Thanks for your interest in my website!
I am a graduated Marine Ecologist (Ph.D.) and Science Communicator (MSc), and via this website, I like to share my scientific work and information on interesting scientific outreach activities. The website also serves as a digital collection of my communications with the media that took place during my career. The website was born under the name ‘para-sea-site’, referring to a website for the sea and my weird passion for marine parasites.
This is my story
Unlike many marine biologists, who already knew they want to become the next Jacques Cousteau when they were four years old, I did not exactly know what to study after high school. So, at the age of 18, I went travelling as far as I could, to New Zealand on the other side of the world, looking for answers. After a lot of fun, job misery and sightseeing on the North Island, I found the beginning of my scientific path during a whale watching tour in Kaikoura on the South Island, where I realized that I liked being at the ocean, but that I did not know anything about it.
Back in the Netherlands, I started studying at Utrecht University and later at the University of Groningen, where I completed a BSc Biology (major Ecology & Evolution, minor Marine Biology) and an MSc Marine Biology. Scientific internships brought me to beautiful Spitsbergen and the Dutch island of Texel, where I started to become interested in the field of marine disease ecology. First via the studying of the immune system of Arctic goslings and second via the study of the effects of marine invasive species on parasite transmission, of which the latter developed in my first first-author publication in Ecosphere.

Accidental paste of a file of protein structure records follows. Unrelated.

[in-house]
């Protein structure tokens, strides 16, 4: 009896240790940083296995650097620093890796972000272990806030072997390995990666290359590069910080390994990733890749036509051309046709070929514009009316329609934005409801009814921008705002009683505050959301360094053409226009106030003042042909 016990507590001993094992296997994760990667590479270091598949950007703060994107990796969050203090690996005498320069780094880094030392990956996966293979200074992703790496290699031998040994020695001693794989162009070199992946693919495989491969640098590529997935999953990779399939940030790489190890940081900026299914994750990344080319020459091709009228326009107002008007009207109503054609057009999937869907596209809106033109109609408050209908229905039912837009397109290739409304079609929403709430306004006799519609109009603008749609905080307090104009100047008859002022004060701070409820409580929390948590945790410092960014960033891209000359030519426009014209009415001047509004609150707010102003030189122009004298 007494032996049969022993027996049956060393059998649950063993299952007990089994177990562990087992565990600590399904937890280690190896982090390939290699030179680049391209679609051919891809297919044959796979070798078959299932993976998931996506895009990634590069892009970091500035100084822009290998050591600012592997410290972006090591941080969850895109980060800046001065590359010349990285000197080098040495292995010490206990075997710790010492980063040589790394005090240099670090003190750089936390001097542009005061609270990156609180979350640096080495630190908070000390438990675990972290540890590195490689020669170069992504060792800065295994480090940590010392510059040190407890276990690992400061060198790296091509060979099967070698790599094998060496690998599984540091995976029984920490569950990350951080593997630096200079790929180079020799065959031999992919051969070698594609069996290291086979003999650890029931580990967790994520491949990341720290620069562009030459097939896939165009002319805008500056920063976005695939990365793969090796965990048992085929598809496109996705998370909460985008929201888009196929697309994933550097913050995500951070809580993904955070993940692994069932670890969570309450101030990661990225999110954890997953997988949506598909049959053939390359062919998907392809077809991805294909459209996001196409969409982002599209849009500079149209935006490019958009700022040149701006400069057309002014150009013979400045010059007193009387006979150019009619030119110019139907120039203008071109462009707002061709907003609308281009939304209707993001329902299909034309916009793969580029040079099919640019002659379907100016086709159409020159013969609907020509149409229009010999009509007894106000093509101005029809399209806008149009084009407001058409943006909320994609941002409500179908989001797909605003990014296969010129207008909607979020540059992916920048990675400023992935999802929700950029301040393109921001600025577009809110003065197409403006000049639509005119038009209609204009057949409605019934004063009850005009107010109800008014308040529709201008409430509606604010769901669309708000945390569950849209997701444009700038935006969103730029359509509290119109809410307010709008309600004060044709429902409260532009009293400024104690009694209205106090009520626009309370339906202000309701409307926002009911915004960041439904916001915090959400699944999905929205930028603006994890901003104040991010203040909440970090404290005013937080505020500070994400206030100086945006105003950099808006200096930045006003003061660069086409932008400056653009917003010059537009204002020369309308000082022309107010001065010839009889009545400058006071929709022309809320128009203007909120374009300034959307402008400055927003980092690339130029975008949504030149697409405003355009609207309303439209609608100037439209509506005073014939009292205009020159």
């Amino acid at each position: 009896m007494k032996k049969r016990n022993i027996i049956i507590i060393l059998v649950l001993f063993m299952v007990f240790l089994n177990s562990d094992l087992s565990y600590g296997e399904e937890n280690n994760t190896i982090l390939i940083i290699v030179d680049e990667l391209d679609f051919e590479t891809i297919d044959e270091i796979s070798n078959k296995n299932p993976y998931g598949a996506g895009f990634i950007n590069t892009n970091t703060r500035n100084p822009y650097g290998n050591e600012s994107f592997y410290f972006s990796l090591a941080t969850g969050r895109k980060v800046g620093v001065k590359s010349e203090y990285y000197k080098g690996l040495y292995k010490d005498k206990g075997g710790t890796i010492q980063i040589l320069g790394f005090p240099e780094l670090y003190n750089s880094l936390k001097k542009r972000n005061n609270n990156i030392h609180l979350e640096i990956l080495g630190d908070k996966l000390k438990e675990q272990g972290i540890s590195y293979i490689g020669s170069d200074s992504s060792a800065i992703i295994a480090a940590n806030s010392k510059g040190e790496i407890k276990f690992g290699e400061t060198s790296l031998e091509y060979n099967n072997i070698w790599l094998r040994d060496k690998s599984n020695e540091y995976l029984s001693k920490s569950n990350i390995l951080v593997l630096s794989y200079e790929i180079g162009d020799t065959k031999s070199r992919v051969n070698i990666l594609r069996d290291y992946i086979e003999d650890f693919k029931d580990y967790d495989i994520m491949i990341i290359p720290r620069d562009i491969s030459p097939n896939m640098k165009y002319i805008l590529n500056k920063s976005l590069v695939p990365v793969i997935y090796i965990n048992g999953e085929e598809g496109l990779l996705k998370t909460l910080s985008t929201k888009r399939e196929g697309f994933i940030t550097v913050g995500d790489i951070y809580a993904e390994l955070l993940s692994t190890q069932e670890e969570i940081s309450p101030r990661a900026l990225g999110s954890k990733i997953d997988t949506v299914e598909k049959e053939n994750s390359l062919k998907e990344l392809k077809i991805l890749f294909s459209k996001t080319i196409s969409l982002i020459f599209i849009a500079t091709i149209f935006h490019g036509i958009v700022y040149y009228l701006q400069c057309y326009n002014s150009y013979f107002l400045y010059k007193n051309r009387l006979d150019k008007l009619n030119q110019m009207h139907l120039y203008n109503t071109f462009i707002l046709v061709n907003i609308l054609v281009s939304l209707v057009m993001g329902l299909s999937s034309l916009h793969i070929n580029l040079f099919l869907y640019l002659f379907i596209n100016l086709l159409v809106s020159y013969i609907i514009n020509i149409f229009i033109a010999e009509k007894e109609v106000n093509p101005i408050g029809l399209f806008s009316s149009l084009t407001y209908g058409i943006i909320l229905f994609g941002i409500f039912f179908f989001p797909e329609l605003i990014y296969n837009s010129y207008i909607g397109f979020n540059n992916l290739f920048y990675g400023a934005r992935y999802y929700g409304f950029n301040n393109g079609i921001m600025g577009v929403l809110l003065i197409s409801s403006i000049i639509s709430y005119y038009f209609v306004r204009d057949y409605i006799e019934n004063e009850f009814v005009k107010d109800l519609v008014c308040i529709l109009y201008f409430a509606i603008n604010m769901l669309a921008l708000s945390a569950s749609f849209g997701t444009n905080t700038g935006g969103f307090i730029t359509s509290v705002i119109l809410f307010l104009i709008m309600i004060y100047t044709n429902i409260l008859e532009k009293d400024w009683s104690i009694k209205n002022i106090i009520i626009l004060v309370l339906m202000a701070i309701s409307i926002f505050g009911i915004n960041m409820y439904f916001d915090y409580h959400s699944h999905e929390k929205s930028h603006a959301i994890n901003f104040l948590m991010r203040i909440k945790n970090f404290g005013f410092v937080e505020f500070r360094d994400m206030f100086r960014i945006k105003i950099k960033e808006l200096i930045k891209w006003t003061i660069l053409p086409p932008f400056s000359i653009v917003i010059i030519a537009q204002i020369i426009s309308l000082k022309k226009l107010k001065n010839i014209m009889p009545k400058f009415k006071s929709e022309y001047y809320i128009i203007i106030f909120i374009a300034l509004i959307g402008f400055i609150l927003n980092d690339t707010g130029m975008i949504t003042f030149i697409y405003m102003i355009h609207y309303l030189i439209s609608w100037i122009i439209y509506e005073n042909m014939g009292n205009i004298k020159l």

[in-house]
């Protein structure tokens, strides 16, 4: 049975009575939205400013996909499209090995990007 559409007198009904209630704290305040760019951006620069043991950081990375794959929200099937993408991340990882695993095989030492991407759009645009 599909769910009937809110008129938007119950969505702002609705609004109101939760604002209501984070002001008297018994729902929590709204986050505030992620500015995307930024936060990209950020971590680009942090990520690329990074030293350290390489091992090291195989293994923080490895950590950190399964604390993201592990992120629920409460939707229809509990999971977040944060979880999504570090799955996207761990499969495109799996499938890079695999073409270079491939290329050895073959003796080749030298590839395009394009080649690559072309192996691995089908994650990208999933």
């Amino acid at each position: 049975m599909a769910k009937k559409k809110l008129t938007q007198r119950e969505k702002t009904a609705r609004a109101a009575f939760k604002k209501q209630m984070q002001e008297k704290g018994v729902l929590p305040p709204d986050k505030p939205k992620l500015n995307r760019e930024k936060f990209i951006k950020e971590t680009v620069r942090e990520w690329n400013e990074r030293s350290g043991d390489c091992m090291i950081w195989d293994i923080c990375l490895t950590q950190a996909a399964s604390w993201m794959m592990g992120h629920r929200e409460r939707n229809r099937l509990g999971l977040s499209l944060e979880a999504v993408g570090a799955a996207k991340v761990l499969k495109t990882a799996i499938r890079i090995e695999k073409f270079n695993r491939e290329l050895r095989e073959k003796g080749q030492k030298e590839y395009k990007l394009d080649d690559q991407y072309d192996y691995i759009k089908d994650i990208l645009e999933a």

During my studies, I realized that people are very interested in the stories of marine biologists. Often people say that they always wanted to be marine biologists themselves and they like to hear stories about your research. Our ‘office life’ is so different than that of most people and therefore our stories are very appealing to them. However, during my studies, I also realized that surprisingly few marine biologists actually tell their stories and that they are not so active with communicating their science to the public. That is when I realized two things 1) I wanted to know why and 2) I wanted to be different. So, I started to pursue an MSc Science Communication too and decided to apply the learned communication tools throughout my scientific career.
The successful internship at the island of Texel, lead me to a Ph.D. position at the Royal Netherlands Institute for Sea Research (NIOZ) under the supervision of promotor prof.dr. Jaap van der Meer of the VU University of Amsterdam and co-promotor David Thieltges. During my Ph.D., I studied the effects of marine invasive species on parasite-host interactions, with a particular focus on the invasive Pacific oyster. In this Youtube movie, produced by NIOZ in cooperation with ScienceMedia, I tell more about my Ph.D. research, working at the NIOZ and life on Texel. On 3 November 2017, I successfully defended my Ph.D. thesis, for which I was awarded a VLIZ award for most innovative North Sea research.
After obtaining my Ph.D. degree followed a period of writing grant proposals, publishing papers and applying for jobs, which eventually let me to a postdoc position at the University of Bordeaux, where I am since the beginning of September 2018 stationed at the Marine Station of Arachon (UMR EPOC 5805 lab). Here, I take part in the EU Interreg COCKLES project (Co-Operation for Restoring CocKle SheLlfisheries and its Ecosystem Services in the Atlantic Area (AA)) until the end of January 2020. I will be responsible for Work Package 6 (Action 4). This task involves 1) the identification of the carrying capacity of ecosystems for cockles and 2) the investigation of cockles food consumption and their competition with other major suspension feeders in the ecosystems.